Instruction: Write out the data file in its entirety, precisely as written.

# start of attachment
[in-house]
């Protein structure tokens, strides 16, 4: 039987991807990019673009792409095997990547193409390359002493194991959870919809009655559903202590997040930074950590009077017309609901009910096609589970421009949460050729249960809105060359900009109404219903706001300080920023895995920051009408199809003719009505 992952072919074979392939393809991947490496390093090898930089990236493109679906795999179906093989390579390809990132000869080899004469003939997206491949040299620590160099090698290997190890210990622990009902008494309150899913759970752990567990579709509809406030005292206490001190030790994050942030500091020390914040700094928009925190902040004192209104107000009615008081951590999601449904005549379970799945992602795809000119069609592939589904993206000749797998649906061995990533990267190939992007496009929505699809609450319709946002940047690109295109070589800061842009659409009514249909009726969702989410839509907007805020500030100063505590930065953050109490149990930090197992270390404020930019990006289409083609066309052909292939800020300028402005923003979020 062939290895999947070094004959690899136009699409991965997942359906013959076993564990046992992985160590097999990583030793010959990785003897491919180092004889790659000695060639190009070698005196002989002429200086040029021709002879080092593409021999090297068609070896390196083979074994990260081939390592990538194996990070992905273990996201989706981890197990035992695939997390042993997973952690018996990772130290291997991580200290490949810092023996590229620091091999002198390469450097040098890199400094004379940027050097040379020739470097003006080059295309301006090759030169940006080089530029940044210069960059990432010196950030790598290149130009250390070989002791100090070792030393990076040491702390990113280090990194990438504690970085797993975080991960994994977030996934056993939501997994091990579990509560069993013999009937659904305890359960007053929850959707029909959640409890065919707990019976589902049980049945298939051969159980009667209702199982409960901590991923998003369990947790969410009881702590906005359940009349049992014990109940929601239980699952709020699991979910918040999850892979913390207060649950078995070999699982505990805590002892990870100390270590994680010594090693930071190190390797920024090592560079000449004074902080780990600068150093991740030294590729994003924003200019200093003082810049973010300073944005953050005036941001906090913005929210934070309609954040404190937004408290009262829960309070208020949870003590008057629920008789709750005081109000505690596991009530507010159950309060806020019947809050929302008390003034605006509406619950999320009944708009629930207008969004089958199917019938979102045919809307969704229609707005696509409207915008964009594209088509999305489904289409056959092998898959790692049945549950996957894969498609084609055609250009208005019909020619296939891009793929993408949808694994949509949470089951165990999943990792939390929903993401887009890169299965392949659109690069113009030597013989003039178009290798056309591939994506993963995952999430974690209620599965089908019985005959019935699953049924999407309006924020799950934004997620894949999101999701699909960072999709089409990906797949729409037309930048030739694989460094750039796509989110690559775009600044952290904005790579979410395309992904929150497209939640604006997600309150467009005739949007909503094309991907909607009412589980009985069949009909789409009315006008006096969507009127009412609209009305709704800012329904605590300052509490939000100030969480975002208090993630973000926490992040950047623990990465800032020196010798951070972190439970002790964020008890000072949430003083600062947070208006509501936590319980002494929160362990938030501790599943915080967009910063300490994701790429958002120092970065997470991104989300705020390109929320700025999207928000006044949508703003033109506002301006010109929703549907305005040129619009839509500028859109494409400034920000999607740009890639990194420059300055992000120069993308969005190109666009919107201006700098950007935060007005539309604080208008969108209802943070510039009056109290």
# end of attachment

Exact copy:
[in-house]
């Protein structure tokens, strides 16, 4: 039987991807990019673009792409095997990547193409390359002493194991959870919809009655559903202590997040930074950590009077017309609901009910096609589970421009949460050729249960809105060359900009109404219903706001300080920023895995920051009408199809003719009505 992952072919074979392939393809991947490496390093090898930089990236493109679906795999179906093989390579390809990132000869080899004469003939997206491949040299620590160099090698290997190890210990622990009902008494309150899913759970752990567990579709509809406030005292206490001190030790994050942030500091020390914040700094928009925190902040004192209104107000009615008081951590999601449904005549379970799945992602795809000119069609592939589904993206000749797998649906061995990533990267190939992007496009929505699809609450319709946002940047690109295109070589800061842009659409009514249909009726969702989410839509907007805020500030100063505590930065953050109490149990930090197992270390404020930019990006289409083609066309052909292939800020300028402005923003979020 062939290895999947070094004959690899136009699409991965997942359906013959076993564990046992992985160590097999990583030793010959990785003897491919180092004889790659000695060639190009070698005196002989002429200086040029021709002879080092593409021999090297068609070896390196083979074994990260081939390592990538194996990070992905273990996201989706981890197990035992695939997390042993997973952690018996990772130290291997991580200290490949810092023996590229620091091999002198390469450097040098890199400094004379940027050097040379020739470097003006080059295309301006090759030169940006080089530029940044210069960059990432010196950030790598290149130009250390070989002791100090070792030393990076040491702390990113280090990194990438504690970085797993975080991960994994977030996934056993939501997994091990579990509560069993013999009937659904305890359960007053929850959707029909959640409890065919707990019976589902049980049945298939051969159980009667209702199982409960901590991923998003369990947790969410009881702590906005359940009349049992014990109940929601239980699952709020699991979910918040999850892979913390207060649950078995070999699982505990805590002892990870100390270590994680010594090693930071190190390797920024090592560079000449004074902080780990600068150093991740030294590729994003924003200019200093003082810049973010300073944005953050005036941001906090913005929210934070309609954040404190937004408290009262829960309070208020949870003590008057629920008789709750005081109000505690596991009530507010159950309060806020019947809050929302008390003034605006509406619950999320009944708009629930207008969004089958199917019938979102045919809307969704229609707005696509409207915008964009594209088509999305489904289409056959092998898959790692049945549950996957894969498609084609055609250009208005019909020619296939891009793929993408949808694994949509949470089951165990999943990792939390929903993401887009890169299965392949659109690069113009030597013989003039178009290798056309591939994506993963995952999430974690209620599965089908019985005959019935699953049924999407309006924020799950934004997620894949999101999701699909960072999709089409990906797949729409037309930048030739694989460094750039796509989110690559775009600044952290904005790579979410395309992904929150497209939640604006997600309150467009005739949007909503094309991907909607009412589980009985069949009909789409009315006008006096969507009127009412609209009305709704800012329904605590300052509490939000100030969480975002208090993630973000926490992040950047623990990465800032020196010798951070972190439970002790964020008890000072949430003083600062947070208006509501936590319980002494929160362990938030501790599943915080967009910063300490994701790429958002120092970065997470991104989300705020390109929320700025999207928000006044949508703003033109506002301006010109929703549907305005040129619009839509500028859109494409400034920000999607740009890639990194420059300055992000120069993308969005190109666009919107201006700098950007935060007005539309604080208008969108209802943070510039009056109290």